Daily Telegraph: British forces in southern Iraq have been fighting a “proxy war” against Iran, the commander of the troops who withdrew from Basra Palace has said. The Daily Telegraph
By David Blair, Diplomatic Correspondent
British forces in southern Iraq have been fighting a “proxy war” against Iran, the commander of the troops who withdrew from Basra Palace has said.
While the Army has frequently accused Iran of stirring violence across southern Iraq by arming Shia militias, no officer has been as blunt as Lt Col Patrick Sanders, commander of 4th Battalion The Rifles.
He told the BBC that 5,500 British soldiers still based at Basra Airport could return to the city if called upon by Iraq’s newly trained security forces.
This may happen if Iraq’s army needs help against Basra’s Shia militias who Britain accuses Iran of arming and training.
“We are engaged, or we have been engaged, effectively in a proxy war with Iran and if that resumes then they (Iraq’s security forces) will need us to help,” Lt Col Sanders said.
He added that Basra was benefiting from a “lull in violence” and his troops had carried out a smooth and bloodless withdrawal from the palace in the city’s centre.
This took place in cooperation with Iraq’s British-trained forces and after talks with the Shia militias.
“There was a lot of potential for some quite serious violence and attacks on us. I’m delighted that it passed off without incident,” Lt Col Sanders said.
In July alone, Shia militias fired 750 mortar bombs at the British base in Basra palace.
Of all the armed groups faced by British forces in southern Iraq, the Jaish al-Mahdi, or Army of the Mahdi, led by the radical cleric, Moqtada al-Sadr, was judged to be the most dangerous.
But Lt Col Sanders said it was “complete nonsense” to suggest that his troops had been defeated.
“The militias, and the Jaish al-Mahdi in particular, have thrown just about everything they have got at us. They have been unable to engage us in open fighting. We have been able to patrol around the city at will, on foot and in vehicles, any place or time of our choosing,” he said.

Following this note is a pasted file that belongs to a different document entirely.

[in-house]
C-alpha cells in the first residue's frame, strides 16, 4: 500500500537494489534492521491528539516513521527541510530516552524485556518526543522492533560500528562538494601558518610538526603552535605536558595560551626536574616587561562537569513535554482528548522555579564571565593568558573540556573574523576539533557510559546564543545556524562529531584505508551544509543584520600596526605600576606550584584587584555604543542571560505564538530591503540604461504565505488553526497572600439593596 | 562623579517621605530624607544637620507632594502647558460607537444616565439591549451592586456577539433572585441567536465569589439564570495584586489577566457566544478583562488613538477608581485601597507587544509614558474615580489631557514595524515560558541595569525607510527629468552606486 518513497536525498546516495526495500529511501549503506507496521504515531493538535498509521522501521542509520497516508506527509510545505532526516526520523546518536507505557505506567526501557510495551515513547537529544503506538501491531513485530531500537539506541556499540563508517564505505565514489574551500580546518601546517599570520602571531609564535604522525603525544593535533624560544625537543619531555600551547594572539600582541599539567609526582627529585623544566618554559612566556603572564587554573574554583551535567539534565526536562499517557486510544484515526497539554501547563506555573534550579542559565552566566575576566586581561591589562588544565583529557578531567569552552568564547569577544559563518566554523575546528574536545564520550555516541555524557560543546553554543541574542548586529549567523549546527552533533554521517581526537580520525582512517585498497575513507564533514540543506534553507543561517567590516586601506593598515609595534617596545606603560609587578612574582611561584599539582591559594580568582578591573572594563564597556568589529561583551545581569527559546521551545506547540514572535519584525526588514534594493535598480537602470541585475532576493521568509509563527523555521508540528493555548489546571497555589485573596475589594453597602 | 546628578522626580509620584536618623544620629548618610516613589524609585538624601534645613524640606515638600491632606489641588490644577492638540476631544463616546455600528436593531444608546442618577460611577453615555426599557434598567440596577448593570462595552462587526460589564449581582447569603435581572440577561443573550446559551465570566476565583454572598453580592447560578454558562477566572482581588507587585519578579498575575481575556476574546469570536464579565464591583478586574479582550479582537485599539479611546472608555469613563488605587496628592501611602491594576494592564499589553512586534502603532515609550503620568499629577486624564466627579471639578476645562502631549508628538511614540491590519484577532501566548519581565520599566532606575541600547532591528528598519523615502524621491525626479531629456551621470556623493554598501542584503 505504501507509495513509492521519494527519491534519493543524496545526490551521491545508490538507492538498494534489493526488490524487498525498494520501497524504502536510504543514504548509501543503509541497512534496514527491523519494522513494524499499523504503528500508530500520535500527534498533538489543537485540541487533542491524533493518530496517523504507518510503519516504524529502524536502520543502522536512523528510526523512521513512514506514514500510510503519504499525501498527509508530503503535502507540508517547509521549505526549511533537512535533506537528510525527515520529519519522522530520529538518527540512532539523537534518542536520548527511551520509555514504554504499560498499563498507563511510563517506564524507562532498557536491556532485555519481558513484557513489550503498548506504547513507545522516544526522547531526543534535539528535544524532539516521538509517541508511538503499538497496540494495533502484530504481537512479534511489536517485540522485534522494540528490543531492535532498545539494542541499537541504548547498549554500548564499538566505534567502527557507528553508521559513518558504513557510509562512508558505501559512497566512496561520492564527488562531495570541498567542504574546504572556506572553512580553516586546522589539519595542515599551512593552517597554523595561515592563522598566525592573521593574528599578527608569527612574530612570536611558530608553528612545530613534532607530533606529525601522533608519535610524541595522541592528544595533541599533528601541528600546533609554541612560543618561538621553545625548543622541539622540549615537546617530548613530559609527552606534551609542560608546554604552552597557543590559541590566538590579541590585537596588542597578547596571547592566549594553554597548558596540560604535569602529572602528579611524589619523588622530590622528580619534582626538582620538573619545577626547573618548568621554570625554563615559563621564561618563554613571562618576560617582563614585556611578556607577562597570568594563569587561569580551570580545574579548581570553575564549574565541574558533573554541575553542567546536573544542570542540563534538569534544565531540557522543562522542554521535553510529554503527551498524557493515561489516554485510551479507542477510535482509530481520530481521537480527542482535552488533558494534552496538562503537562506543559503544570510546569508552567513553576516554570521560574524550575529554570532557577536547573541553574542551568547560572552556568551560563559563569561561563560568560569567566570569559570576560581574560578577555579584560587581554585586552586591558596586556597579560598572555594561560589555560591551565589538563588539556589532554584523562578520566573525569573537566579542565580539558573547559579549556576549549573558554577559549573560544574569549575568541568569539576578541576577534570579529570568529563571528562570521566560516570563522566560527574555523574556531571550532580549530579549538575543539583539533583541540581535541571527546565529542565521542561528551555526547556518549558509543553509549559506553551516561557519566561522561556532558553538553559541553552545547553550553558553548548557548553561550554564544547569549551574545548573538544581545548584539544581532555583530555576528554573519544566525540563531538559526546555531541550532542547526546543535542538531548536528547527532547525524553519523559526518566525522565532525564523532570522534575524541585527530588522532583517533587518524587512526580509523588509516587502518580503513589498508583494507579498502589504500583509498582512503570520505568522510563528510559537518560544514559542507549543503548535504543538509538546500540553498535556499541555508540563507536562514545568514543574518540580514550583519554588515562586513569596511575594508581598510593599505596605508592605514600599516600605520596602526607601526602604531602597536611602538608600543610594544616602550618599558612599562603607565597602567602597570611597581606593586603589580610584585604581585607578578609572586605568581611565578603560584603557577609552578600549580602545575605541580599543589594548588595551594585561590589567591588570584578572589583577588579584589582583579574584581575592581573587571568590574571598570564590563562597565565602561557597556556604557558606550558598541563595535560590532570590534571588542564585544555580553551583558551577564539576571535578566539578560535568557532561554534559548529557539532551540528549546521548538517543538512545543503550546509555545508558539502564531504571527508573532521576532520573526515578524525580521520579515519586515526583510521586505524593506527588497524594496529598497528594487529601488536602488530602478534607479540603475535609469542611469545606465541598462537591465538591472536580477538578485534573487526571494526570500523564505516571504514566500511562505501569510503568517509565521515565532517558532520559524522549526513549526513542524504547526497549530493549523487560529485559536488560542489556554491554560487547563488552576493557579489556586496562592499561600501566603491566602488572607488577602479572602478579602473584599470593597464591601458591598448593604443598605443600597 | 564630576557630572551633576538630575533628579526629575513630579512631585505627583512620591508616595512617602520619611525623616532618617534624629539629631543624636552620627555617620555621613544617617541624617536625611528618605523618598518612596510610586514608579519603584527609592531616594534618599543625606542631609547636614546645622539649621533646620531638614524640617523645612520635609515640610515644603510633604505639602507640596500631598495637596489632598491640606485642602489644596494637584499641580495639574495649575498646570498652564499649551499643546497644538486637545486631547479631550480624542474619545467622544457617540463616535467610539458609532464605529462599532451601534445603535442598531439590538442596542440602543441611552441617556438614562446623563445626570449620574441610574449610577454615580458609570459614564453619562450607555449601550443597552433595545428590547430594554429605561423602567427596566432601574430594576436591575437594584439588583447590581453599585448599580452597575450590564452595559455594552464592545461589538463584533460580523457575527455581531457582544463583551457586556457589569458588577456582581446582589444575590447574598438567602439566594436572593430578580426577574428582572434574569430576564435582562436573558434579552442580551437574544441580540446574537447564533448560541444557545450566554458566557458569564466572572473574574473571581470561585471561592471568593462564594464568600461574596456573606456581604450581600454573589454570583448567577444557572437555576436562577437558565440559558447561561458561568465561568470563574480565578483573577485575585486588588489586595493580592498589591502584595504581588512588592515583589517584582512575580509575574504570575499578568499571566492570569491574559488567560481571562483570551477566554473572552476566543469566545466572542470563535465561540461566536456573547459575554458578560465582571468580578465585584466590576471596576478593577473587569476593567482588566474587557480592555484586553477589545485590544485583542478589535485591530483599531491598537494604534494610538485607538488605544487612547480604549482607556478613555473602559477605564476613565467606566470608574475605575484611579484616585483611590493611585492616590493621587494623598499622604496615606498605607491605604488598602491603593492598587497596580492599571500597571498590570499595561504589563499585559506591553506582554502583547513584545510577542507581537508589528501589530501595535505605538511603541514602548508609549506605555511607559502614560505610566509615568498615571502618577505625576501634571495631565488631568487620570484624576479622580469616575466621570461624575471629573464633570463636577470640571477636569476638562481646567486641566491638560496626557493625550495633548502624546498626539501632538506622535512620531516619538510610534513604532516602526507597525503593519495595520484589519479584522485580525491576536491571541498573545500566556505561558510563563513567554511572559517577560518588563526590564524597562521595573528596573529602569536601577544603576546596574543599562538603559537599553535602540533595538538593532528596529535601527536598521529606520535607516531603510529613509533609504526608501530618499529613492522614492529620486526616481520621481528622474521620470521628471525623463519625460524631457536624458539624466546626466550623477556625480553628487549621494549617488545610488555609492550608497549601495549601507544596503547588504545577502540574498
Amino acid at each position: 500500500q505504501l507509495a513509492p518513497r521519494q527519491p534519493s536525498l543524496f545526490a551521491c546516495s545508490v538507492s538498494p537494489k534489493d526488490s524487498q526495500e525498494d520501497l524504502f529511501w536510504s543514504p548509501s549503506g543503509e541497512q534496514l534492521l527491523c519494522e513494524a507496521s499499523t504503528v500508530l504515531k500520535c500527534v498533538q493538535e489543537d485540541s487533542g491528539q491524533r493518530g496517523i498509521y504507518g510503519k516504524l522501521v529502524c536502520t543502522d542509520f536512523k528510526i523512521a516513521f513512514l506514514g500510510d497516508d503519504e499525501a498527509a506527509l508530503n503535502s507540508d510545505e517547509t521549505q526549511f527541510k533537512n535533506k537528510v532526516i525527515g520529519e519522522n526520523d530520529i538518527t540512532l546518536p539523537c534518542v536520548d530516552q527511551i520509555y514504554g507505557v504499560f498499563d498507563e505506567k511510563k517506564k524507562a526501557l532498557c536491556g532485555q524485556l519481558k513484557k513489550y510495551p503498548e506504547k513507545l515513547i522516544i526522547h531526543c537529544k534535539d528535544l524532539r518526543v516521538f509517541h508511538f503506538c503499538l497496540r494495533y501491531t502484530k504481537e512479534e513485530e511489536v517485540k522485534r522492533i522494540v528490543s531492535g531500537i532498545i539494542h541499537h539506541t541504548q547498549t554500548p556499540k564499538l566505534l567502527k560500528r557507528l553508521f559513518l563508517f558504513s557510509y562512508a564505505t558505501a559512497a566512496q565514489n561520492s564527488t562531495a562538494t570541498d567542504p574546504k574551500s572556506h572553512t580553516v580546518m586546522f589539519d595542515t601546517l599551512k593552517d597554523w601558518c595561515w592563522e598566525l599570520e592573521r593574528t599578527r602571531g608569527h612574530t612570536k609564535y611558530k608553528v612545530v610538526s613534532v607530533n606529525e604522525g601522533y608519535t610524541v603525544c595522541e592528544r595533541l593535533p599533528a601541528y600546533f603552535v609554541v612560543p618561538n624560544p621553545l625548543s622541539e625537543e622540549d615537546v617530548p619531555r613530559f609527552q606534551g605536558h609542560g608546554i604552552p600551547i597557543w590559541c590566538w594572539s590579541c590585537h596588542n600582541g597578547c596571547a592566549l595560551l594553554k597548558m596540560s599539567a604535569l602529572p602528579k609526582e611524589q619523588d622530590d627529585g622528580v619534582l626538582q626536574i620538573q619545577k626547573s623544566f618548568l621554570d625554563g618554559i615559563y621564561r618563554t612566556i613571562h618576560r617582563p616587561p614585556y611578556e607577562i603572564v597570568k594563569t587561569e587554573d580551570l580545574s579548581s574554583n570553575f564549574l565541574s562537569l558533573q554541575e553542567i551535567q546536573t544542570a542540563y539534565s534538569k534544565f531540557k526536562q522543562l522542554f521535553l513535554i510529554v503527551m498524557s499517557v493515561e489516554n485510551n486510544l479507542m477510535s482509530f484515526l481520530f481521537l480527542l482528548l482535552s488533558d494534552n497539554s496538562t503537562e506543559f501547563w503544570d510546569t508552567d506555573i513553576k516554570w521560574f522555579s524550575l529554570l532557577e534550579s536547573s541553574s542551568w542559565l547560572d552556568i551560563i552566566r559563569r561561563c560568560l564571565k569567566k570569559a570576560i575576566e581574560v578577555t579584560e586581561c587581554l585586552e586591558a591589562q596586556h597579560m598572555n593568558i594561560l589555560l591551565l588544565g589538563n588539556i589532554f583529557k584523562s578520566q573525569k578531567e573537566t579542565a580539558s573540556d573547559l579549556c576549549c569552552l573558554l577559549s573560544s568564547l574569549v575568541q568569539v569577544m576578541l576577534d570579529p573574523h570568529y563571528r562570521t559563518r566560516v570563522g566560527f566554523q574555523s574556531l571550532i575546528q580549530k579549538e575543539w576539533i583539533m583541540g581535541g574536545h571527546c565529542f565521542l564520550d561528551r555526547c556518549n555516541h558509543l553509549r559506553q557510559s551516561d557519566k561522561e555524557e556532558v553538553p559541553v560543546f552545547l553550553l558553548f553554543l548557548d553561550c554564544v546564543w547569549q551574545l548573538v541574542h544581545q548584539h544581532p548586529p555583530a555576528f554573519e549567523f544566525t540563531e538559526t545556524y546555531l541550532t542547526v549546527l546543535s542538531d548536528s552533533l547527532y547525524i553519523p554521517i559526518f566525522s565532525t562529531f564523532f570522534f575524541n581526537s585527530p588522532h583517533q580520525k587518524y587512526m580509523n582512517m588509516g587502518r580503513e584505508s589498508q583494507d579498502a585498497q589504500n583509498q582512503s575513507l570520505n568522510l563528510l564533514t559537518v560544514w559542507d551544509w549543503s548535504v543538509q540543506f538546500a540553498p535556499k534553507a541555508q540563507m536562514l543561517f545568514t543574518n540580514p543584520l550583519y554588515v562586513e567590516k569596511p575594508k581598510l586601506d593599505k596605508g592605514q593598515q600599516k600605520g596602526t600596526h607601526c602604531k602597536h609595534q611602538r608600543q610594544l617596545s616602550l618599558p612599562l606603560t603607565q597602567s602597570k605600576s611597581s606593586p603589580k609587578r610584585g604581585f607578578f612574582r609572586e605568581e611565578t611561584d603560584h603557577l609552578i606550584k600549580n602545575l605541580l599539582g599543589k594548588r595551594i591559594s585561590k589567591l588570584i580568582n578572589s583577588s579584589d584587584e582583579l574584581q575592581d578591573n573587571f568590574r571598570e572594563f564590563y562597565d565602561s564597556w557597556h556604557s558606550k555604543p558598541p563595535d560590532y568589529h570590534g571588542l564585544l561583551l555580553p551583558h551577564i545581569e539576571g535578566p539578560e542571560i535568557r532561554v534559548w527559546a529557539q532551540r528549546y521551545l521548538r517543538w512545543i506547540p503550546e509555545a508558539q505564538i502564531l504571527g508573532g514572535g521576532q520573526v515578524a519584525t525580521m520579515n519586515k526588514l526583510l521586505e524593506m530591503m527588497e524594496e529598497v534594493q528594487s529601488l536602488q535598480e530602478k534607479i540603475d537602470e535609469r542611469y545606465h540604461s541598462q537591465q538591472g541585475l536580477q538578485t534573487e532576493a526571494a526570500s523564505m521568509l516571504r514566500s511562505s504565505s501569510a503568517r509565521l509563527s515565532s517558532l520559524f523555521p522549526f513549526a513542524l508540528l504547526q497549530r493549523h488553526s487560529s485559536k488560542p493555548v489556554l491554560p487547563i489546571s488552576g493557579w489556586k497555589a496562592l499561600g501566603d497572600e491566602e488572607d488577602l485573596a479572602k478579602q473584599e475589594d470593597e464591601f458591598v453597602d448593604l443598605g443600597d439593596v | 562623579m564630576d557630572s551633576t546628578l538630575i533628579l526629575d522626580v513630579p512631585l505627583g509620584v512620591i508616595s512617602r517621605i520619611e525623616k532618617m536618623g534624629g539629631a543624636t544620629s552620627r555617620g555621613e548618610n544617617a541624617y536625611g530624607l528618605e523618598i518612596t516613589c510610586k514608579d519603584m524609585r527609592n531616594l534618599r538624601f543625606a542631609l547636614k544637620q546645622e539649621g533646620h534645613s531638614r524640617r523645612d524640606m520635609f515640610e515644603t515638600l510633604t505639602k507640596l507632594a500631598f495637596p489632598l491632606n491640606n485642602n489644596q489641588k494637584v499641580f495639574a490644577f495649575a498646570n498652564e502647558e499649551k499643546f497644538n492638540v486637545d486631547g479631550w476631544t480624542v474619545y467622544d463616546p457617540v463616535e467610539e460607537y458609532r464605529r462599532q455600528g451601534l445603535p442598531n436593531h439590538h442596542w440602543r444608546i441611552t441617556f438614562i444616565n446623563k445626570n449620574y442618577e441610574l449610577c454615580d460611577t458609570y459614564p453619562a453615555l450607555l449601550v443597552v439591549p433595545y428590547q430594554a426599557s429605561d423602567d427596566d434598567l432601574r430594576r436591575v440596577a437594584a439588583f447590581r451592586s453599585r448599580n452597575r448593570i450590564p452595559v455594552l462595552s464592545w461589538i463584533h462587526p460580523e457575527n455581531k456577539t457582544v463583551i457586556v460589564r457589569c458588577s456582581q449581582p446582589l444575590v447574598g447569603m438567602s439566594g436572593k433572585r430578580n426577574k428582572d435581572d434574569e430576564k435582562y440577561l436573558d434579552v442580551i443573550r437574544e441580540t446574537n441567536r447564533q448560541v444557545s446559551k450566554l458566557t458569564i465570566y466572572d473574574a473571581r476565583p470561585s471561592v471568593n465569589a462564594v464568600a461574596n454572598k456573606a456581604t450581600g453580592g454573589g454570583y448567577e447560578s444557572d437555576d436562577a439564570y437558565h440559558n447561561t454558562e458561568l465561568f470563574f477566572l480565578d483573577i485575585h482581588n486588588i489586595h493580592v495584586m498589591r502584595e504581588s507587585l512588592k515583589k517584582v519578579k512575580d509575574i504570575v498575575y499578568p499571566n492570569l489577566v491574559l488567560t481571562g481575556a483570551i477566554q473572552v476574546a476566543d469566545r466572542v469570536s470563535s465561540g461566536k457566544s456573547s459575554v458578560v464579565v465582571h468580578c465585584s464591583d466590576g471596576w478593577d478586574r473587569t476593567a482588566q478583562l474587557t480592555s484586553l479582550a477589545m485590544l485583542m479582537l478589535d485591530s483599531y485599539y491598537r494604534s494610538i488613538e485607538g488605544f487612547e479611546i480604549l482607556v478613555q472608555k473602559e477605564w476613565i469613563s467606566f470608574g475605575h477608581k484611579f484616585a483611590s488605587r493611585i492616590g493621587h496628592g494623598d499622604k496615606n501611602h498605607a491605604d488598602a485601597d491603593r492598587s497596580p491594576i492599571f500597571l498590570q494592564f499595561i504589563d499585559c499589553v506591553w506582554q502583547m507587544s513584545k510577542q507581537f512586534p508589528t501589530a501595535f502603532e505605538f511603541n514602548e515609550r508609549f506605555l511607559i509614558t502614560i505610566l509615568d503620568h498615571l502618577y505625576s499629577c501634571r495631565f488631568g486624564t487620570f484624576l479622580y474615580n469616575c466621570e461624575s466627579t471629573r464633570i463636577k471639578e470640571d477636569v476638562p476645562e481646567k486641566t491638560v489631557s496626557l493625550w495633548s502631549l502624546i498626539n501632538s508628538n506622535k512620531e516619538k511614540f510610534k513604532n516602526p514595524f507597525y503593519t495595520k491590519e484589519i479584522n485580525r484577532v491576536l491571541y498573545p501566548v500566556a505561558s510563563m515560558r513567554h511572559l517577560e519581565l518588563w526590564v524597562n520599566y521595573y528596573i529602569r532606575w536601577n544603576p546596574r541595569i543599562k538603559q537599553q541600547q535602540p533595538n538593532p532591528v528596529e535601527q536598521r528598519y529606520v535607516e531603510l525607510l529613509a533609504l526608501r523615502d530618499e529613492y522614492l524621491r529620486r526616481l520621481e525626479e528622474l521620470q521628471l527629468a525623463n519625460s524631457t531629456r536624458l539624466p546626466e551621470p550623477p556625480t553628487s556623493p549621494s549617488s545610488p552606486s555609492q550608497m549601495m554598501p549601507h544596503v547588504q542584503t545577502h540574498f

“It’s been dangerous, and the level of violence that we have been engaged in and the casualties we have suffered are testament to that. But the notion that this is a defeat is nonsense.”
British forces still hold overall responsibility for security in Basra province. But their primary task is now “overwatch”, not combat.
They will stand ready to assist local security forces, continue training Iraqi soldiers and protect the essential supply route linking American forces in the centre of the country with their depots in Kuwait.
Lt Col Sanders said their base at Basra Airport was not nearly as vulnerable as their old positions in the Palace.
“Basra is quiet and stable at the moment and it augurs well for the future. The militias are talking to each other and they are talking to the Iraqi security force leadership. That is all encouraging,” he said.
Lt Col Sanders’s troops are due to leave Iraq in late November and early December. He said they would be replaced, indicating that Britain’s military presence will continue into 2008.